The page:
The coronavirus pandemic has forced many workplaces to convert to remote environments for obvious health and safety reasons. For some companies the transition from office to at home has been a struggle, but for others, the transition went so smoothly that many big businesses are debating keeping their staff at home permanently even after this pandemic comes to a close; whenever that may be. Here are some of the companies who announced their new permanent stay-home work orders:
Facebook: Mark Zuckerberg announced recently that up to 50% of all of Facebook’s employees could be working remotely for the rest of the decade as a matter of satisfying employee requests, and for financial reasons as well.
“When you limit hiring to people who live in a small number of big cities, or who are willing to move there, that cuts out a lot of people who live in different communities, have different backgrounds, have different perspectives,” Zuckerberg said on a livestream posted to his Facebook page.
Twitter: Along the same social media lines, Twitter executives also recently announced that they would allow a majority of their workforce to continue working from home for as long as they choose; even if that’s for the rest of their career. Like any major company, there are some roles that will need to be fulfilled in an office environment once non-essential businesses re-open, however, for now this is easing a lot of employee anxieties who know that they’re in a job position that wouldn’t require them to do so.
“If our employees are in a role and situation that enables them to work from home and they want to continue to do so forever, we will make that happen. If not, our offices will be their warm and welcoming selves, with some additional precautions, when we feel it’s safe to return,” said Twitter’s vice president of people, Jennifer Christie, in a statement.
Jack Dorsey, Twitter’s CEO, recently announced that his other company, Square, would also allow their employees to continue working remotely indefinitely after the pandemic for the same reasons he implemented the new policy for Twitter employees.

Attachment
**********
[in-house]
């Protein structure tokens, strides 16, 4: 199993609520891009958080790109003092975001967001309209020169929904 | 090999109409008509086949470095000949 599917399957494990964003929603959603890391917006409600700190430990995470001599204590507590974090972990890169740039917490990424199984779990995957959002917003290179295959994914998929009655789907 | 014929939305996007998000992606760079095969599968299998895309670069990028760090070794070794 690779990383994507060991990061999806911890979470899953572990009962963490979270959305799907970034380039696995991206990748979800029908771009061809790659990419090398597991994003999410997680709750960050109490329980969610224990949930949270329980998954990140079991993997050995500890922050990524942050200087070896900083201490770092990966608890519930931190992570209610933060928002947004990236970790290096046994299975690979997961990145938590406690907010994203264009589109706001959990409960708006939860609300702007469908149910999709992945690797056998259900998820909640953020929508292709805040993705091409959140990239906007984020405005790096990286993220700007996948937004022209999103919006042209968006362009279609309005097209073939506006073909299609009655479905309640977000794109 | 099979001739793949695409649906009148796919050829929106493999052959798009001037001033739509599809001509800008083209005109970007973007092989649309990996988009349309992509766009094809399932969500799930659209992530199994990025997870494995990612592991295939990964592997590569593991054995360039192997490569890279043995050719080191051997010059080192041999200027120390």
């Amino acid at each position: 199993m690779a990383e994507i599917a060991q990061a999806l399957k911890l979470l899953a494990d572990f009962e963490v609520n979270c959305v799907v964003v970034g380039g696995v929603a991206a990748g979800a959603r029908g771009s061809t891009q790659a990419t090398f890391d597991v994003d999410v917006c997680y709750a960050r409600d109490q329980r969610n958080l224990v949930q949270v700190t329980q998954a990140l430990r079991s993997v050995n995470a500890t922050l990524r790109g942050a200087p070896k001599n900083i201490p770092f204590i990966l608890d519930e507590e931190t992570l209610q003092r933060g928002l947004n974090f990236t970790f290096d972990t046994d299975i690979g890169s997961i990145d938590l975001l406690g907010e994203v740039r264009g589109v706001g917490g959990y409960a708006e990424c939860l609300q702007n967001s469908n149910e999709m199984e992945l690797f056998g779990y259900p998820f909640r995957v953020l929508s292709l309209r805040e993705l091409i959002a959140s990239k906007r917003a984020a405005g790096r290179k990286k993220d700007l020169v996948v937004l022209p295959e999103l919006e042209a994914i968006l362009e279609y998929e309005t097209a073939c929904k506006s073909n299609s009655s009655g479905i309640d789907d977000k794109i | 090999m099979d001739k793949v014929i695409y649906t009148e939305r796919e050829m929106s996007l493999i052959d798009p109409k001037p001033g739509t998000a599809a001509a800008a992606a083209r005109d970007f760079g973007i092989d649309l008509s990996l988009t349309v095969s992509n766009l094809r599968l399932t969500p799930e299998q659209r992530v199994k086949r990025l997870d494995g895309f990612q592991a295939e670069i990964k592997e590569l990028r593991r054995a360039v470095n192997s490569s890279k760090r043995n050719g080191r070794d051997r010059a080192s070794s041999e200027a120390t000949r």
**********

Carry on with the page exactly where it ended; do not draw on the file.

Box: Box is a cloud-storage company that has nearly 2,000 employees working throughout the United States. In a recent blog post from the company’s CEO, Aaron Levie, he informed his entire workforce that they’re free to work “from anywhere” until the end of 2020 at least. Before the pandemic, Levie says that 15% of his employees already worked remotely, and while having that in-office community is important, the fully virtual way of working would be just as successful.
Shopify: The CEO of Shopify, a small business ecommerce platform, Tobi Lutke, recently released an entire statement about his thoughts on the world of work being “turned on its head.”
“Office centricity is over. As of today, Shopify is a digital by default company. Until recently, work happened in the office. We’ve always had some people remote, but they used the internet as a bridge to the office. This will reverse now. The future of the office is to act as an on-ramp to the same digital workplace that you can access from your #WFH setup,” Lutke tweeted.
Lutke continued to claim that all offices for Shopify would be closed until 2021 and the remainder of this year will be dedicated to digital reworking and transitioning into this new world of work. If there’s one thing all big businesses could learn from these major corporations, it’s that listening to your employees and transitioning into a period where everyone feels completely safe and able to do their work to the best of their ability should always be the main goal, but especially in the middle of a worldwide pandemic.
Eric Mastrota is a Contributing Editor at The National Digest based in New York. A graduate of SUNY New Paltz, he reports on world news, culture, and lifestyle. You can reach him at email@example.com.